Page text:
Interested in educational games and the environment? Frozen Planet II, a BBC Earth series on wildlife in the world’s coldest regions, recently partnered with Minecraft to create a game of the same name. The game was released on September 21, 2022, and features five unique landscapes for players to explore as the animals native to those regions. Elizabeth White, the series producer on BBC Earth’s Frozen Planet II, noted that “‘It’s never been more crucial to educate players everywhere about the effects of climate change and inspire a new generation of young people around sustainability. We believe it’s our responsibility to do so, and this partnership is the next big step in that direction.’” The game is available for free to Minecraft: Education Edition users. Check out the full article for more information on the game and the partnership between BBC Earth and Minecraft!

Kanesatake sisters develop video games to promote Kanien’kéha (CBC)

Two siblings are bringing Kanien’kehá:ka (Mohawk) culture, stories, and language to video games with their own creations. Digital artists Kahentawaks and Wennekerakon Tiewishaw founded Revital Software in 2020, with the goal of revitalizing the Kanien’kéha language and giving back to their community. So far, the company has created seven different games, including Karihonniennihtshera (Teachings), a mobile game about a young girl named Ietsistohkwaroroks who learns about the local environment from her grandmother. In an interview with CBC journalist Ka’nhehsí:io Deer, Kahentawaks said, “‘Having video games be such a big part of my childhood, it would have been super helpful to be able to play games in Mohawk to reinforce the things I was learning. I just want to be able to provide those things for the next generation.’” The sisters are currently semi-finalists for the 2022 Pow Wow Pitch, a competition for indigenous entrepreneurs. Check out the full article to read even more about  Kahentawaks and Wennekerakon’s careers as game artists!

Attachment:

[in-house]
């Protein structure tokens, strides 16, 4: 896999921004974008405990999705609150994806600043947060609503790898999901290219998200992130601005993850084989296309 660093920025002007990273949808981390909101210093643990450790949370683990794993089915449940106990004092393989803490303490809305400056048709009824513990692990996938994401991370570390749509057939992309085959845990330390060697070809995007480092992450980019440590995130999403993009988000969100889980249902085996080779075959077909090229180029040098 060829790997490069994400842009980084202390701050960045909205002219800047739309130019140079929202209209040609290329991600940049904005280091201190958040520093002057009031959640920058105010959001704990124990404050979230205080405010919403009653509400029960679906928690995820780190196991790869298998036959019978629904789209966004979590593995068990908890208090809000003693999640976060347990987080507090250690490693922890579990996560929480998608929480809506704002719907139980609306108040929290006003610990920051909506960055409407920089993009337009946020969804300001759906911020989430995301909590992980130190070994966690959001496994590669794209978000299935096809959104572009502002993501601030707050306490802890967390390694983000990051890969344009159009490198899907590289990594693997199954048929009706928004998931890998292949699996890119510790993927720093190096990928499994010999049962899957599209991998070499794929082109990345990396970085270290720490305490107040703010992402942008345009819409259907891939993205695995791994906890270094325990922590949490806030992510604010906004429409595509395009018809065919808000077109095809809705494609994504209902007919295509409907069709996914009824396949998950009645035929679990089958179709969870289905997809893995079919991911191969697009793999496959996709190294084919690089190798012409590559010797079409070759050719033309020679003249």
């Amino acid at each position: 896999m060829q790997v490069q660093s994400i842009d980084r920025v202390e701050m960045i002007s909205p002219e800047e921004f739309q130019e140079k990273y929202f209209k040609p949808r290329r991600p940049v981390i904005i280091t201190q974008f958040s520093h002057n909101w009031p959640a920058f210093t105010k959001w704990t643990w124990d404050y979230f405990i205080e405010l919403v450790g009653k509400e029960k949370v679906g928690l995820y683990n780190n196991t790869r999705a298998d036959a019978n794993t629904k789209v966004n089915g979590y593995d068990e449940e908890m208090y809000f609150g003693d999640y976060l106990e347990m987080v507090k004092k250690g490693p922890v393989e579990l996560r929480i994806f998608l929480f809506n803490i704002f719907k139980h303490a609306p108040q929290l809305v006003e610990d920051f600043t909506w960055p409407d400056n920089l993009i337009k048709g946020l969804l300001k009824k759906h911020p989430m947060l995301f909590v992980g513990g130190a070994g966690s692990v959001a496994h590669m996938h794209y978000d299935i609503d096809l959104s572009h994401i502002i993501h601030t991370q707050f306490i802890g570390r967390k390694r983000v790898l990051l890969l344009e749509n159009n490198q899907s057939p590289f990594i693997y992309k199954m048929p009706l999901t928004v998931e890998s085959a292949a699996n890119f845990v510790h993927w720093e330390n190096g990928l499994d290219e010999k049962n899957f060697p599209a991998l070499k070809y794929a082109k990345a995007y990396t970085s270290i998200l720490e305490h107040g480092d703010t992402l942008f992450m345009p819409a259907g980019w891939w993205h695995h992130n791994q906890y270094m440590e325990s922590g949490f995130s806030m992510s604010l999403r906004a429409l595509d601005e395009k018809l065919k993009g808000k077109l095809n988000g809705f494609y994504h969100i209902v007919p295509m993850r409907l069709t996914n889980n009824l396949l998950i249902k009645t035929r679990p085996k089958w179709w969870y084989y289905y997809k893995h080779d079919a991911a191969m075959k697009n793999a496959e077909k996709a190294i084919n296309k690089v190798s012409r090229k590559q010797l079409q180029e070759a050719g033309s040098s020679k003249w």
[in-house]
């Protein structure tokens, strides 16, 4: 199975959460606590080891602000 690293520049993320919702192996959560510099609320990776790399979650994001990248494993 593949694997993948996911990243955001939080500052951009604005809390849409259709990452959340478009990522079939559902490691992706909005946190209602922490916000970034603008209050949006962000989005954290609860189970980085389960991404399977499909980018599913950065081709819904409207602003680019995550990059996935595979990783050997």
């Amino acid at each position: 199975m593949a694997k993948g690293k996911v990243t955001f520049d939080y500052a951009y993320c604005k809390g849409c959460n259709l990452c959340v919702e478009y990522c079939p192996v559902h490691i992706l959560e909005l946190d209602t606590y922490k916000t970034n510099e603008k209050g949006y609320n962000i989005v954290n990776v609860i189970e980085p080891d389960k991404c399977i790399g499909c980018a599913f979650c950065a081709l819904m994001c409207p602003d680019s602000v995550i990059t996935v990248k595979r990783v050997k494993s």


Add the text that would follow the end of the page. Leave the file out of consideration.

New farm games and simulators teach players about ag (Ag Daily)

If you happened to catch Nintendo Direct on September 13 this year, you’ll know that farming sims are all the rage right now. But how much can games actually teach players about agriculture and farming? In this article, Ag Daily Associate Editor, Heidi Crnkovic, explores how farming games can increase student interest in agriculture and STEM. She notes that farming games vary in levels of accuracy, and some are better than others as modes of agriculture education. Of games like Farming Simulator, Farmcraft, and Dairycraft, Crnkovic writes, “In a digital era, farming games provide educational tools and access to images and ideas from agriculture. And perhaps, they’ll help bridge the gap in agricultural education for this next generation through play.” Check out the full article to learn more about how educational games could be imperative for the farmers of the future!

That concludes another month’s worth of fresh game-based learning news. Whether you work at a museum and want to partner with us to make a game about archaeology, or work in agriculture and want to make a game about farming, we want to hear from you! Let us know how we can help make your game-based learning dreams a reality.